Why science fiction action movies need a little comic relief
(www.io9.com) Comedy does have a very particular purpose in sci-fi and action movies. It's a safety valve, a way for the movie to help soothe the audience's suspension of disbelief. The Marines vs. aliens war story that is Battle: Los Angeles may not be a modern classic, but it does do one thing that's unusual (even admirable) for action movies, particularly scifi action movies: it takes its premise absolutely seriously.
Now, make no mistake: Battle: Los Angeles is not a great movie. But the movie's basic idea — that this is a realistic depiction of what would happen if aliens invaded — is a strong one, and a lot of what goes into this movie actually supports that conceit. Jonathan Liebesman's direction captures the aesthetic of embedded footage from an actual war zone, there's plenty of technical and strategic discussion about how to hold Los Angeles from the invasion, the aliens and other effects mesh well with the real actors and locations, and none of the performances are showy or over-the-top. Basically, the whole thing feels realistic, at least to a viewer like me who isn't a military expert.
Battle: LA is played completely straight, and that means the Marines don't drop badass quips as they kill the aliens, they don't make any knowing wisecracks about how even an alien invasion can't remove LA's traffic jams, they don't trade witty banter during their downtime, and certainly not during combat…the movie completely eschews any comic relief whatsoever. This is a big ridiculous action movie without any jokes, and that immediately makes it feel different from the rest of the genre. And, insofar as it helps establish the movie's gritty, realistic tone and sense that this is how it could all really happen, the absence of comic relief works brilliantly.
Battle: LA might want to be realistic, but on the most fundamental of levels, it isn't. Aliens aren't going to launch a massive invasion any time soon, and such an event is so completely beyond our comprehension that, frankly, there's no way we can actually judge if Battle: LA is a realistic depiction of something we can't even really imagine.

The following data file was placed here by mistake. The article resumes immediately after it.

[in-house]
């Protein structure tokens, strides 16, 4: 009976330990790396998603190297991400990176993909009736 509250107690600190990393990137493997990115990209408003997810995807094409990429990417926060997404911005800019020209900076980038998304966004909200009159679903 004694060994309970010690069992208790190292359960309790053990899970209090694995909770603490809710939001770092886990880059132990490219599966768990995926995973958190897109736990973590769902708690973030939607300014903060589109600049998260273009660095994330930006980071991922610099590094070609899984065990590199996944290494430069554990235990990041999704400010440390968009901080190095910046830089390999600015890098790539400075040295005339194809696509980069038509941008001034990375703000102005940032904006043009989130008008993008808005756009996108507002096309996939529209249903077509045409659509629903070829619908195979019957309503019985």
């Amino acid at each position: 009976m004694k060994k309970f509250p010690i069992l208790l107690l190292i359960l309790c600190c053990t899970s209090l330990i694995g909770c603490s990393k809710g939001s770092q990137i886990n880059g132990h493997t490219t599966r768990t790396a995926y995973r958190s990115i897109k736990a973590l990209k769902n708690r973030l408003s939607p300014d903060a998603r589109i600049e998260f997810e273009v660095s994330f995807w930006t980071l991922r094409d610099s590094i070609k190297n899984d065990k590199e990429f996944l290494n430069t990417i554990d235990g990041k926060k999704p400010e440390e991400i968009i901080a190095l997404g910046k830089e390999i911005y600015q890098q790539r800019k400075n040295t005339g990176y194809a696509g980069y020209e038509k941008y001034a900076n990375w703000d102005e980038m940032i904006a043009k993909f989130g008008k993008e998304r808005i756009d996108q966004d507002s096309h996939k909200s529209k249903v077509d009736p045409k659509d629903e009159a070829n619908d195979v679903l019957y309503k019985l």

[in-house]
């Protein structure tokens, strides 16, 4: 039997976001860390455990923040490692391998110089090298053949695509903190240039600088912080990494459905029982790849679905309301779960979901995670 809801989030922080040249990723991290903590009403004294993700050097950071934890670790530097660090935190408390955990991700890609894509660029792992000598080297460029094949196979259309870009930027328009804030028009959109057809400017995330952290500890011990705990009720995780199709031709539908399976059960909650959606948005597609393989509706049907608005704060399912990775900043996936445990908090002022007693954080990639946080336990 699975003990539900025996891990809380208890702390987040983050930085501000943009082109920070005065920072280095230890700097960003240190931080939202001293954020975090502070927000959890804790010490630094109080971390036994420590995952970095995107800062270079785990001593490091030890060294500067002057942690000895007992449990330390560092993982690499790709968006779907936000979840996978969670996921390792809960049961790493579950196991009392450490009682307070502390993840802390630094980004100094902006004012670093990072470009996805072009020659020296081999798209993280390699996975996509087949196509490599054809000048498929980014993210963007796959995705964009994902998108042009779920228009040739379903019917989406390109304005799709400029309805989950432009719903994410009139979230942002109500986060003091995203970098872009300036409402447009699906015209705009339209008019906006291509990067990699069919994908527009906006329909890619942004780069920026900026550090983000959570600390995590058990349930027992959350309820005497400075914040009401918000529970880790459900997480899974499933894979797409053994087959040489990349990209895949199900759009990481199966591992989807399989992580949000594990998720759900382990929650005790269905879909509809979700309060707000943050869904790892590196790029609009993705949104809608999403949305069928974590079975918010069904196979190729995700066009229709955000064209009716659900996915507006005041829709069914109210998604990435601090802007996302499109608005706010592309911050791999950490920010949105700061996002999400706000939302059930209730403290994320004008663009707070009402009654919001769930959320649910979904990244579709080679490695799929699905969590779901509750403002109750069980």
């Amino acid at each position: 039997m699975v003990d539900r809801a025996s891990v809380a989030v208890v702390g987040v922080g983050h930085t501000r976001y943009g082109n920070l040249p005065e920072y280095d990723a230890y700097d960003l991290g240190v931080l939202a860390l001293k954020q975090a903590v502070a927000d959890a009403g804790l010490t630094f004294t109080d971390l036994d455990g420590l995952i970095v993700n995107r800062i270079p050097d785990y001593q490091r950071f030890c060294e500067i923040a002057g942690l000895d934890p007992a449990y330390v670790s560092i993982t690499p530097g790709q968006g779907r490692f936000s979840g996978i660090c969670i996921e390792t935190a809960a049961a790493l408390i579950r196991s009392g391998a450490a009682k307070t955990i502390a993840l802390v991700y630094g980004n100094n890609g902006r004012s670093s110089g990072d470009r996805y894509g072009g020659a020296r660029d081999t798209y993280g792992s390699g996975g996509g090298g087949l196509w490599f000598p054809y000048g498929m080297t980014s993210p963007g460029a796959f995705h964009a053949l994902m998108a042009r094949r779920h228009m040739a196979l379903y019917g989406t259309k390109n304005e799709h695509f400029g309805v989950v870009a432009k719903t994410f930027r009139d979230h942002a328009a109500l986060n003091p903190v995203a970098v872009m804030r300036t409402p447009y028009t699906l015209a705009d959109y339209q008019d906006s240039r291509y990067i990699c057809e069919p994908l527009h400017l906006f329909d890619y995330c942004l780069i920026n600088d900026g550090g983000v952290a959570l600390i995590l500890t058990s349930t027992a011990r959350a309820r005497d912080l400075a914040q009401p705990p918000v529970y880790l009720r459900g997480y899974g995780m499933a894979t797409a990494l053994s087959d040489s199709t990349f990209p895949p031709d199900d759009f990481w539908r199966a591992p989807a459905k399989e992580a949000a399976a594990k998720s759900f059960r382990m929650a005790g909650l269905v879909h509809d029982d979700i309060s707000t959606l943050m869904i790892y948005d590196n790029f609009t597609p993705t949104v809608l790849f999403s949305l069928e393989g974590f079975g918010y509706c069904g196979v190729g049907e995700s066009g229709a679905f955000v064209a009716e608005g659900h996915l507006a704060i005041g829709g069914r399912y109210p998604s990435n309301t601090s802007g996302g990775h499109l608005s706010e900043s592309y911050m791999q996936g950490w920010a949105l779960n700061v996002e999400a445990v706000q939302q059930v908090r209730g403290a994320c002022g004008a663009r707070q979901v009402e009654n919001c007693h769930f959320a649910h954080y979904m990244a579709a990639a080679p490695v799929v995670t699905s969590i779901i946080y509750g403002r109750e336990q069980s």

After all, if this was a completely realistic depiction of a war between humanity and a space-faring (and presumably interstellar) race, then there wouldn't be a movie, just our complete and total destruction. Any intelligence that has the technology to travel between stars should be able to wipe out humanity without much trouble, as Stephen Hawking suggested in his famous comparison of aliens to Christopher Columbus. But that doesn't fit with the requirements of making an entertaining action movie, and as Jonathan Liebesman explained to us, this required substantially powering down the alien army to give humanity a fighting chance.
The point is, there's a fundamental tension here between Battle: LA's realistic aesthetic, the need to craft a satisfying action movie, and the very real chance of annihilation if an actual alien invasion ever happened. That's where even a little comic relief would go a long way, just to give us some sense that Liebesman and screenwriter Chris Bertolini aren't taking this premise completely seriously, that they don't actually think this movie is a sober depiction of an actual alien invasion. Science fiction is the most reliant of all genres on the audience's suspension of disbelief, and Battle: Los Angeles demands we buy into the movie's premise completely.
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